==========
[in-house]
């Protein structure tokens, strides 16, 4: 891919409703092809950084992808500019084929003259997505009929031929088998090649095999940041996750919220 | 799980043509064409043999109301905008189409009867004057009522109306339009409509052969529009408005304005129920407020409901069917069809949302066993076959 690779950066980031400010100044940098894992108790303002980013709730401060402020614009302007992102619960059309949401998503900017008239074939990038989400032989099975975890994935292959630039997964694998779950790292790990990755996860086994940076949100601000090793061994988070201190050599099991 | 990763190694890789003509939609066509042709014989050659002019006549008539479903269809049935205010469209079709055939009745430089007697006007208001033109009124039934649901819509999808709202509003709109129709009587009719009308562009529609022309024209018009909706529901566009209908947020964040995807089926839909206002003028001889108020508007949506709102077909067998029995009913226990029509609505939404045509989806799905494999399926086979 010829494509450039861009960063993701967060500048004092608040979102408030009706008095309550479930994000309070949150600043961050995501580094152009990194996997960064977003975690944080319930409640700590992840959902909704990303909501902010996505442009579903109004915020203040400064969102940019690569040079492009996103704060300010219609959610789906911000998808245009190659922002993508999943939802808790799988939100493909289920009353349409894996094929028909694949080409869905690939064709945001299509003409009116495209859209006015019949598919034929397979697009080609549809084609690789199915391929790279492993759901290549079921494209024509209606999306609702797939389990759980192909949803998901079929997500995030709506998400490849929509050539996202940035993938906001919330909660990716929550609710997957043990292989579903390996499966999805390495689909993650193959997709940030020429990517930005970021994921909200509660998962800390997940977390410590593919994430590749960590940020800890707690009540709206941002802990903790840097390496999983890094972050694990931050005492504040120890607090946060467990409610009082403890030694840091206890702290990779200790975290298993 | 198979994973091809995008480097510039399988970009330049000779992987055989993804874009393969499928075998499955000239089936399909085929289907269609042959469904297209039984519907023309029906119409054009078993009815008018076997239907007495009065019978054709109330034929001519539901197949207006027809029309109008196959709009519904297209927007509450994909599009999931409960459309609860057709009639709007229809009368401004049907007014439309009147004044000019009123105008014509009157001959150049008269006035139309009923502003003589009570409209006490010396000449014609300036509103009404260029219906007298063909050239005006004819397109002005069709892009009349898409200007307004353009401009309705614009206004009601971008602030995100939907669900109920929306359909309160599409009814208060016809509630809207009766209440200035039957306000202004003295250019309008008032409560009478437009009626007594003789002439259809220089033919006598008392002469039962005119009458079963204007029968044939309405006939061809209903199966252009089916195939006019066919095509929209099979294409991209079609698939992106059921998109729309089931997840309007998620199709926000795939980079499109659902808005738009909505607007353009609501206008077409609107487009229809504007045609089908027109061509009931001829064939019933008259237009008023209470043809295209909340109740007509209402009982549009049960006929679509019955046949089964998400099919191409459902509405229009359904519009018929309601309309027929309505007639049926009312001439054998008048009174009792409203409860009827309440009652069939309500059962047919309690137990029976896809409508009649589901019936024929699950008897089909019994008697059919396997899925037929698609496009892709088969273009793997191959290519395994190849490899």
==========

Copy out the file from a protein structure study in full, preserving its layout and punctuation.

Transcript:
[in-house]
């Protein structure tokens, strides 16, 4: 891919409703092809950084992808500019084929003259997505009929031929088998090649095999940041996750919220 | 799980043509064409043999109301905008189409009867004057009522109306339009409509052969529009408005304005129920407020409901069917069809949302066993076959 690779950066980031400010100044940098894992108790303002980013709730401060402020614009302007992102619960059309949401998503900017008239074939990038989400032989099975975890994935292959630039997964694998779950790292790990990755996860086994940076949100601000090793061994988070201190050599099991 | 990763190694890789003509939609066509042709014989050659002019006549008539479903269809049935205010469209079709055939009745430089007697006007208001033109009124039934649901819509999808709202509003709109129709009587009719009308562009529609022309024209018009909706529901566009209908947020964040995807089926839909206002003028001889108020508007949506709102077909067998029995009913226990029509609505939404045509989806799905494999399926086979 010829494509450039861009960063993701967060500048004092608040979102408030009706008095309550479930994000309070949150600043961050995501580094152009990194996997960064977003975690944080319930409640700590992840959902909704990303909501902010996505442009579903109004915020203040400064969102940019690569040079492009996103704060300010219609959610789906911000998808245009190659922002993508999943939802808790799988939100493909289920009353349409894996094929028909694949080409869905690939064709945001299509003409009116495209859209006015019949598919034929397979697009080609549809084609690789199915391929790279492993759901290549079921494209024509209606999306609702797939389990759980192909949803998901079929997500995030709506998400490849929509050539996202940035993938906001919330909660990716929550609710997957043990292989579903390996499966999805390495689909993650193959997709940030020429990517930005970021994921909200509660998962800390997940977390410590593919994430590749960590940020800890707690009540709206941002802990903790840097390496999983890094972050694990931050005492504040120890607090946060467990409610009082403890030694840091206890702290990779200790975290298993 | 198979994973091809995008480097510039399988970009330049000779992987055989993804874009393969499928075998499955000239089936399909085929289907269609042959469904297209039984519907023309029906119409054009078993009815008018076997239907007495009065019978054709109330034929001519539901197949207006027809029309109008196959709009519904297209927007509450994909599009999931409960459309609860057709009639709007229809009368401004049907007014439309009147004044000019009123105008014509009157001959150049008269006035139309009923502003003589009570409209006490010396000449014609300036509103009404260029219906007298063909050239005006004819397109002005069709892009009349898409200007307004353009401009309705614009206004009601971008602030995100939907669900109920929306359909309160599409009814208060016809509630809207009766209440200035039957306000202004003295250019309008008032409560009478437009009626007594003789002439259809220089033919006598008392002469039962005119009458079963204007029968044939309405006939061809209903199966252009089916195939006019066919095509929209099979294409991209079609698939992106059921998109729309089931997840309007998620199709926000795939980079499109659902808005738009909505607007353009609501206008077409609107487009229809504007045609089908027109061509009931001829064939019933008259237009008023209470043809295209909340109740007509209402009982549009049960006929679509019955046949089964998400099919191409459902509405229009359904519009018929309601309309027929309505007639049926009312001439054998008048009174009792409203409860009827309440009652069939309500059962047919309690137990029976896809409508009649589901019936024929699950008897089909019994008697059919396997899925037929698609496009892709088969273009793997191959290519395994190849490899």